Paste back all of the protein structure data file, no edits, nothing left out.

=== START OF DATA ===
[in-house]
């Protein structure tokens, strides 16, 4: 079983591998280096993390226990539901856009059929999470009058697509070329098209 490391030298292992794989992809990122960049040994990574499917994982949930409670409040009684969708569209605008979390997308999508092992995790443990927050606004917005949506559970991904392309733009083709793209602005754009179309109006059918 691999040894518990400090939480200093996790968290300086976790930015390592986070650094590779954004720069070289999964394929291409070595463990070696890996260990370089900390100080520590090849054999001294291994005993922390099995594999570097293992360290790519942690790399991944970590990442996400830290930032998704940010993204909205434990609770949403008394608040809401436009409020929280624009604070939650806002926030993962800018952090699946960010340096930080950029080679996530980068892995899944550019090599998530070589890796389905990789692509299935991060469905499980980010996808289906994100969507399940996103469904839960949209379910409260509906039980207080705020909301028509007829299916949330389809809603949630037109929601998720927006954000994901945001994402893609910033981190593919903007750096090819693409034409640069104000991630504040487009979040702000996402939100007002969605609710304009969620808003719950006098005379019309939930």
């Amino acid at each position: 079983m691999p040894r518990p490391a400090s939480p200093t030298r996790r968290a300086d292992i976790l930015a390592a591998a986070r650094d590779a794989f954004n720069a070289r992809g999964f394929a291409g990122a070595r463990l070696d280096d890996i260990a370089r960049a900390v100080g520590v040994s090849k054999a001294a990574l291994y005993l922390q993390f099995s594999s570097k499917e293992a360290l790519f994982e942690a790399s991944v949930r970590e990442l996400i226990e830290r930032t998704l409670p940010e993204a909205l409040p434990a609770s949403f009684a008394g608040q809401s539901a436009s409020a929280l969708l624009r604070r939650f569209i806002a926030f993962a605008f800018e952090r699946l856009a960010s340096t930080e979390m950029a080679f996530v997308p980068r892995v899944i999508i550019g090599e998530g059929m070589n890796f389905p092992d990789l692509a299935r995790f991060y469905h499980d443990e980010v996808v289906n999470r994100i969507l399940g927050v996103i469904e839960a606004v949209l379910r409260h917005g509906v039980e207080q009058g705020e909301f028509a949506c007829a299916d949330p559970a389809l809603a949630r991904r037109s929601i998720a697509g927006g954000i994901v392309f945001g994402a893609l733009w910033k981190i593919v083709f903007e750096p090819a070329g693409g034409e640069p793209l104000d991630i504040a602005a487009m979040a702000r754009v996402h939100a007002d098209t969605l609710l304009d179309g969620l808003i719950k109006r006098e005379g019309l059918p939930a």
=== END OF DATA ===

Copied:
[in-house]
């Protein structure tokens, strides 16, 4: 079983591998280096993390226990539901856009059929999470009058697509070329098209 490391030298292992794989992809990122960049040994990574499917994982949930409670409040009684969708569209605008979390997308999508092992995790443990927050606004917005949506559970991904392309733009083709793209602005754009179309109006059918 691999040894518990400090939480200093996790968290300086976790930015390592986070650094590779954004720069070289999964394929291409070595463990070696890996260990370089900390100080520590090849054999001294291994005993922390099995594999570097293992360290790519942690790399991944970590990442996400830290930032998704940010993204909205434990609770949403008394608040809401436009409020929280624009604070939650806002926030993962800018952090699946960010340096930080950029080679996530980068892995899944550019090599998530070589890796389905990789692509299935991060469905499980980010996808289906994100969507399940996103469904839960949209379910409260509906039980207080705020909301028509007829299916949330389809809603949630037109929601998720927006954000994901945001994402893609910033981190593919903007750096090819693409034409640069104000991630504040487009979040702000996402939100007002969605609710304009969620808003719950006098005379019309939930």
């Amino acid at each position: 079983m691999p040894r518990p490391a400090s939480p200093t030298r996790r968290a300086d292992i976790l930015a390592a591998a986070r650094d590779a794989f954004n720069a070289r992809g999964f394929a291409g990122a070595r463990l070696d280096d890996i260990a370089r960049a900390v100080g520590v040994s090849k054999a001294a990574l291994y005993l922390q993390f099995s594999s570097k499917e293992a360290l790519f994982e942690a790399s991944v949930r970590e990442l996400i226990e830290r930032t998704l409670p940010e993204a909205l409040p434990a609770s949403f009684a008394g608040q809401s539901a436009s409020a929280l969708l624009r604070r939650f569209i806002a926030f993962a605008f800018e952090r699946l856009a960010s340096t930080e979390m950029a080679f996530v997308p980068r892995v899944i999508i550019g090599e998530g059929m070589n890796f389905p092992d990789l692509a299935r995790f991060y469905h499980d443990e980010v996808v289906n999470r994100i969507l399940g927050v996103i469904e839960a606004v949209l379910r409260h917005g509906v039980e207080q009058g705020e909301f028509a949506c007829a299916d949330p559970a389809l809603a949630r991904r037109s929601i998720a697509g927006g954000i994901v392309f945001g994402a893609l733009w910033k981190i593919v083709f903007e750096p090819a070329g693409g034409e640069p793209l104000d991630i504040a602005a487009m979040a702000r754009v996402h939100a007002d098209t969605l609710l304009d179309g969620l808003i719950k109006r006098e005379g019309l059918p939930a």